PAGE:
Kids DJ Classes
A pair of schools provide two turntables and expert instruction for aspiring spinners.
Mon Nov 19 2007
Photograph: courtesy of DJ Academy
In an age when even CDs are becoming obsolete, kids are about as familiar with record players as we were with Victrolas. But that doesn't mean deejaying (scratching, beat matching and song mixing, not on-air radio hosting) is a dying art. With the rise of digital-to-analog programs like Traktor—which allow users to blend songs together on a computer in a way that comes out similar to vinyl—learning to spin has become easier than ever. Old-schoolers may grumble about digital's inferior sound quality, but aspiring DJs who don't want to lug around boxes of 12-inch albums need only a laptop to get the party started. Even better, whatever their age or ability, they can train at one of two Manhattan facilities. How to choose between them? Read on.
The first spinning school in the city, Scratch DJ Academy was founded by the late Jam Master Jay of Run-D.M.C. and Bring in 'da Noise, Bring in 'da Funk writer-producer Reg E. Gaines. Its current teaching staff includes top names in the hip-hop deejaying world. (Grand Wizard Theodore, said to be the pioneer of vinyl scratch deejaying, is a guest instructor.) Both newbies and veterans—up to 30 at a time—are welcome to gather round the turntables for lessons at Scratch's West Village building. Courses run for six- and ten-week stretches during the school year and weeklong intensive sessions over the summer, and include lessons in both deejaying and music production, here known as beat making. Beginners learn the traditional style of deejaying: scratching vinyl records to change the pattern and progression of the beat of one song in order to make a seamless transition to the next. Advanced DJs learn the more high-tech digital-to-analog program Serato Scratch Live, which converts MP3s to mixable music. And because classes are arranged according to skill level only, anyone age nine and over can sign up.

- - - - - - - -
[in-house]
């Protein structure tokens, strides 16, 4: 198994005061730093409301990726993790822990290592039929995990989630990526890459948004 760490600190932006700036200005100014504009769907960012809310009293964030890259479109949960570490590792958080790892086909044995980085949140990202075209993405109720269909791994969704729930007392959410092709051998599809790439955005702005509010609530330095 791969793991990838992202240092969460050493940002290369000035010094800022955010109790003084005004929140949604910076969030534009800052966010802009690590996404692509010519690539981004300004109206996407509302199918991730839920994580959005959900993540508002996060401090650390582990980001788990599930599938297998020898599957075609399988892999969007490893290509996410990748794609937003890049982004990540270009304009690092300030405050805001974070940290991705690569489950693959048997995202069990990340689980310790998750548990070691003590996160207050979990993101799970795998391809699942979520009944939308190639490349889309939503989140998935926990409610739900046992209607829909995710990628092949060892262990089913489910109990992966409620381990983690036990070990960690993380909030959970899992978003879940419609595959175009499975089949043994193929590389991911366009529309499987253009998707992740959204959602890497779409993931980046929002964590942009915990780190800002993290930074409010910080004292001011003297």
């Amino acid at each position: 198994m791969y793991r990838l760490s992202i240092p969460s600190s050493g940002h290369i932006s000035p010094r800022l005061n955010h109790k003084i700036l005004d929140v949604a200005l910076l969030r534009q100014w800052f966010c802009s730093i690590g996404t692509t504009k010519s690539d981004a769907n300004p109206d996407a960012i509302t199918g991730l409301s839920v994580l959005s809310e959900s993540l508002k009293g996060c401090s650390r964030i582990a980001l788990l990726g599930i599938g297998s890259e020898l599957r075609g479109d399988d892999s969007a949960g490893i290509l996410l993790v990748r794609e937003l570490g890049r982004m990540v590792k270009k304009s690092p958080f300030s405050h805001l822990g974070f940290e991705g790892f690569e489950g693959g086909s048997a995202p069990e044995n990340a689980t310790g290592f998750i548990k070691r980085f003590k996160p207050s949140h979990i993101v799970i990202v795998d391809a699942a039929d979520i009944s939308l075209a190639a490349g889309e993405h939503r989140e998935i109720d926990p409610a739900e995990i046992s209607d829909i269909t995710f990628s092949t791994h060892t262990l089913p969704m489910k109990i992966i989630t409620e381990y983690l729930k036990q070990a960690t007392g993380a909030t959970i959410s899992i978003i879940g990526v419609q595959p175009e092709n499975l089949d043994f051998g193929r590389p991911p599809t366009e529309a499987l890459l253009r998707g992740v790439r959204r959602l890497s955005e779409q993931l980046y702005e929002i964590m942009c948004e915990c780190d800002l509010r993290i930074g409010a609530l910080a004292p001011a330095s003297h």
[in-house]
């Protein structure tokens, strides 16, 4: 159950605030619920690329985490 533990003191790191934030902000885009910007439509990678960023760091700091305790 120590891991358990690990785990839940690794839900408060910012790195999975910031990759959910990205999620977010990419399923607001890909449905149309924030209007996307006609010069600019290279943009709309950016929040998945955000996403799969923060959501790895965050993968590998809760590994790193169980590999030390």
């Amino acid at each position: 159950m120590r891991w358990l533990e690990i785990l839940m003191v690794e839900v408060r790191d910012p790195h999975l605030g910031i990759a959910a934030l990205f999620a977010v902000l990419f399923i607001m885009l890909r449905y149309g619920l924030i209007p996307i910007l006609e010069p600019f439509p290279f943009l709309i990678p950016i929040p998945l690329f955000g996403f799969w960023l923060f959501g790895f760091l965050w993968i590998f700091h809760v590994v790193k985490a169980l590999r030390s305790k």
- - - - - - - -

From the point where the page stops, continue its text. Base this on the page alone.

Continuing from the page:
Photograph: courtesy of DubSpot
The year-old DubSpot gives children tall enough to see over the turntable the option of taking courses in deejaying and music production, plus extras like free practice time. Fifteen-year veteran DJ Robyn Rodgers, a.k.a. Reborn, who has performed with the likes of the Roots and John Legend, currently heads up DubSpot's kids' curriculum. The school earns points for capping its class size at eight students and for outfitting all its turntables with the easy-to-use Serato program. But it's the Youth Program that truly deserves a gold star: Eight-week sessions in both deejaying and music production are reserved specifically for kids 17 and under—all of whom graduate with a CD mix of their own music.